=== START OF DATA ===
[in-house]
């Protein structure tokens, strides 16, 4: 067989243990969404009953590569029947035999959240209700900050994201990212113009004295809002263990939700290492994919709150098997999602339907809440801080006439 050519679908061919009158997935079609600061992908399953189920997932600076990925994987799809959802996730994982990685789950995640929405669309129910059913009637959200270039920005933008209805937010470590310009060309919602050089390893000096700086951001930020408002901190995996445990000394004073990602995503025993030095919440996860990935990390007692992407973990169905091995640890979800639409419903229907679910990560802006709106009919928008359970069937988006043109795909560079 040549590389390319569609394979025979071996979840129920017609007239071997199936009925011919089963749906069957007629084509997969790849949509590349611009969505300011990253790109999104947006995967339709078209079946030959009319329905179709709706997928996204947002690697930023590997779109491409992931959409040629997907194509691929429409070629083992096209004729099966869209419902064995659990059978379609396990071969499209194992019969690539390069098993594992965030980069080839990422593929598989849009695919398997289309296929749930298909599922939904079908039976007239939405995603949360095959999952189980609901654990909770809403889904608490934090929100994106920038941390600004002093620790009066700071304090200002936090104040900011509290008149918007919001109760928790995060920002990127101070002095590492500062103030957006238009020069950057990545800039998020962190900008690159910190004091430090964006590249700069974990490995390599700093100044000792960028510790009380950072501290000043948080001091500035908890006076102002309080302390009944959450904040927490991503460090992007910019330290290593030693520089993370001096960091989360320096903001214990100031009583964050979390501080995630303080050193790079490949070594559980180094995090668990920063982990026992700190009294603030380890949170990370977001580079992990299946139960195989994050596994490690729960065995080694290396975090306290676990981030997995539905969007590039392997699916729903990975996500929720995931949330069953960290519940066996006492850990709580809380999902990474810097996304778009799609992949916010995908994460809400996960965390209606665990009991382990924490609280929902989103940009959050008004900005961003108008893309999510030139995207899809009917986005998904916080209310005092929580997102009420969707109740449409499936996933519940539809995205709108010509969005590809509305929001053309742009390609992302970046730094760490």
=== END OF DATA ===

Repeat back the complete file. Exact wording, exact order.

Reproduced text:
[in-house]
């Protein structure tokens, strides 16, 4: 067989243990969404009953590569029947035999959240209700900050994201990212113009004295809002263990939700290492994919709150098997999602339907809440801080006439 050519679908061919009158997935079609600061992908399953189920997932600076990925994987799809959802996730994982990685789950995640929405669309129910059913009637959200270039920005933008209805937010470590310009060309919602050089390893000096700086951001930020408002901190995996445990000394004073990602995503025993030095919440996860990935990390007692992407973990169905091995640890979800639409419903229907679910990560802006709106009919928008359970069937988006043109795909560079 040549590389390319569609394979025979071996979840129920017609007239071997199936009925011919089963749906069957007629084509997969790849949509590349611009969505300011990253790109999104947006995967339709078209079946030959009319329905179709709706997928996204947002690697930023590997779109491409992931959409040629997907194509691929429409070629083992096209004729099966869209419902064995659990059978379609396990071969499209194992019969690539390069098993594992965030980069080839990422593929598989849009695919398997289309296929749930298909599922939904079908039976007239939405995603949360095959999952189980609901654990909770809403889904608490934090929100994106920038941390600004002093620790009066700071304090200002936090104040900011509290008149918007919001109760928790995060920002990127101070002095590492500062103030957006238009020069950057990545800039998020962190900008690159910190004091430090964006590249700069974990490995390599700093100044000792960028510790009380950072501290000043948080001091500035908890006076102002309080302390009944959450904040927490991503460090992007910019330290290593030693520089993370001096960091989360320096903001214990100031009583964050979390501080995630303080050193790079490949070594559980180094995090668990920063982990026992700190009294603030380890949170990370977001580079992990299946139960195989994050596994490690729960065995080694290396975090306290676990981030997995539905969007590039392997699916729903990975996500929720995931949330069953960290519940066996006492850990709580809380999902990474810097996304778009799609992949916010995908994460809400996960965390209606665990009991382990924490609280929902989103940009959050008004900005961003108008893309999510030139995207899809009917986005998904916080209310005092929580997102009420969707109740449409499936996933519940539809995205709108010509969005590809509305929001053309742009390609992302970046730094760490």